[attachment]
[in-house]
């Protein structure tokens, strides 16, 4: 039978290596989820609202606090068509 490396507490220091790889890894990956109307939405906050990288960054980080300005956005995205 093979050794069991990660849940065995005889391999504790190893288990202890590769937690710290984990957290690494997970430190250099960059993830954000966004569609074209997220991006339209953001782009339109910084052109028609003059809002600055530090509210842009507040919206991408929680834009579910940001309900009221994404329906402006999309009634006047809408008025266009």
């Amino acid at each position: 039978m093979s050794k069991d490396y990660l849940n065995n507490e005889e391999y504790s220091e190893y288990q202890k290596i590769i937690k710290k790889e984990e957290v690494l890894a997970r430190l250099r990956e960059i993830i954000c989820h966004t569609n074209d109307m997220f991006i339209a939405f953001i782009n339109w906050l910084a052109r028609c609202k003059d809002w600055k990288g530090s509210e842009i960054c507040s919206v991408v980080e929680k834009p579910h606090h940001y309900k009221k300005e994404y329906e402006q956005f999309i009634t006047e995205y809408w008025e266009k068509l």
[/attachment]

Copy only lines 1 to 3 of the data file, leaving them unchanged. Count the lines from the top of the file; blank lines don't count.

[in-house]
């Protein structure tokens, strides 16, 4: 039978290596989820609202606090068509 490396507490220091790889890894990956109307939405906050990288960054980080300005956005995205 093979050794069991990660849940065995005889391999504790190893288990202890590769937690710290984990957290690494997970430190250099960059993830954000966004569609074209997220991006339209953001782009339109910084052109028609003059809002600055530090509210842009507040919206991408929680834009579910940001309900009221994404329906402006999309009634006047809408008025266009």
């Amino acid at each position: 039978m093979s050794k069991d490396y990660l849940n065995n507490e005889e391999y504790s220091e190893y288990q202890k290596i590769i937690k710290k790889e984990e957290v690494l890894a997970r430190l250099r990956e960059i993830i954000c989820h966004t569609n074209d109307m997220f991006i339209a939405f953001i782009n339109w906050l910084a052109r028609c609202k003059d809002w600055k990288g530090s509210e842009i960054c507040s919206v991408v980080e929680k834009p579910h606090h940001y309900k009221k300005e994404y329906e402006q956005f999309i009634t006047e995205y809408w008025e266009k068509l």